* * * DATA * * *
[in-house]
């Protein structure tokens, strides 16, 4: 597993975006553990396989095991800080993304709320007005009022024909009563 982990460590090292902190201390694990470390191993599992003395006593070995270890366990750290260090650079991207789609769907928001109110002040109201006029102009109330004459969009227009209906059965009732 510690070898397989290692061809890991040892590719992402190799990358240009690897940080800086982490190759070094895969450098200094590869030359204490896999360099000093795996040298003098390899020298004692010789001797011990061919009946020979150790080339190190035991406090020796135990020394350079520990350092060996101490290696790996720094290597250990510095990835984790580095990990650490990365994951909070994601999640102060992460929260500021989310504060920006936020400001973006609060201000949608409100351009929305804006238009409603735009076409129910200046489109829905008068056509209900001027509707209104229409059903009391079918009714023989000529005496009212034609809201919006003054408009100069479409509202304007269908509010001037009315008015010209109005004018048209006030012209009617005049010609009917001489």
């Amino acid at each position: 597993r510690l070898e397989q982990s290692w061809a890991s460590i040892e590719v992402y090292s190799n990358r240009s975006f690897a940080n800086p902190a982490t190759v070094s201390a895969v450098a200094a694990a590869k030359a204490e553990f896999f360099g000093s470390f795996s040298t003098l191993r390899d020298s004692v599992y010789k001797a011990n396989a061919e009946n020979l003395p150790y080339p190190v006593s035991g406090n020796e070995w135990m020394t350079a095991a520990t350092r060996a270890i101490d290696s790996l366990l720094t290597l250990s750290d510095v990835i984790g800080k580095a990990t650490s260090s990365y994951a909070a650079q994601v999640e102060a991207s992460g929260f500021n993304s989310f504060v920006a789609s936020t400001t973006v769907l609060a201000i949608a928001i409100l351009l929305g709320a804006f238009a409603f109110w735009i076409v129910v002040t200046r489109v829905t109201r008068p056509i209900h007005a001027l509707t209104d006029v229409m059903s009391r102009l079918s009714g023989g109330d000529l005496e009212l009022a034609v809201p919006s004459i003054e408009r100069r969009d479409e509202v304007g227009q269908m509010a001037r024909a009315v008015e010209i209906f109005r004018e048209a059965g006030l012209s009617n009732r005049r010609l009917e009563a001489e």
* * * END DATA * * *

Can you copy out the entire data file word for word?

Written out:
[in-house]
């Protein structure tokens, strides 16, 4: 597993975006553990396989095991800080993304709320007005009022024909009563 982990460590090292902190201390694990470390191993599992003395006593070995270890366990750290260090650079991207789609769907928001109110002040109201006029102009109330004459969009227009209906059965009732 510690070898397989290692061809890991040892590719992402190799990358240009690897940080800086982490190759070094895969450098200094590869030359204490896999360099000093795996040298003098390899020298004692010789001797011990061919009946020979150790080339190190035991406090020796135990020394350079520990350092060996101490290696790996720094290597250990510095990835984790580095990990650490990365994951909070994601999640102060992460929260500021989310504060920006936020400001973006609060201000949608409100351009929305804006238009409603735009076409129910200046489109829905008068056509209900001027509707209104229409059903009391079918009714023989000529005496009212034609809201919006003054408009100069479409509202304007269908509010001037009315008015010209109005004018048209006030012209009617005049010609009917001489």
């Amino acid at each position: 597993r510690l070898e397989q982990s290692w061809a890991s460590i040892e590719v992402y090292s190799n990358r240009s975006f690897a940080n800086p902190a982490t190759v070094s201390a895969v450098a200094a694990a590869k030359a204490e553990f896999f360099g000093s470390f795996s040298t003098l191993r390899d020298s004692v599992y010789k001797a011990n396989a061919e009946n020979l003395p150790y080339p190190v006593s035991g406090n020796e070995w135990m020394t350079a095991a520990t350092r060996a270890i101490d290696s790996l366990l720094t290597l250990s750290d510095v990835i984790g800080k580095a990990t650490s260090s990365y994951a909070a650079q994601v999640e102060a991207s992460g929260f500021n993304s989310f504060v920006a789609s936020t400001t973006v769907l609060a201000i949608a928001i409100l351009l929305g709320a804006f238009a409603f109110w735009i076409v129910v002040t200046r489109v829905t109201r008068p056509i209900h007005a001027l509707t209104d006029v229409m059903s009391r102009l079918s009714g023989g109330d000529l005496e009212l009022a034609v809201p919006s004459i003054e408009r100069r969009d479409e509202v304007g227009q269908m509010a001037r024909a009315v008015e010209i209906f109005r004018e048209a059965g006030l012209s009617n009732r005049r010609l009917e009563a001489e």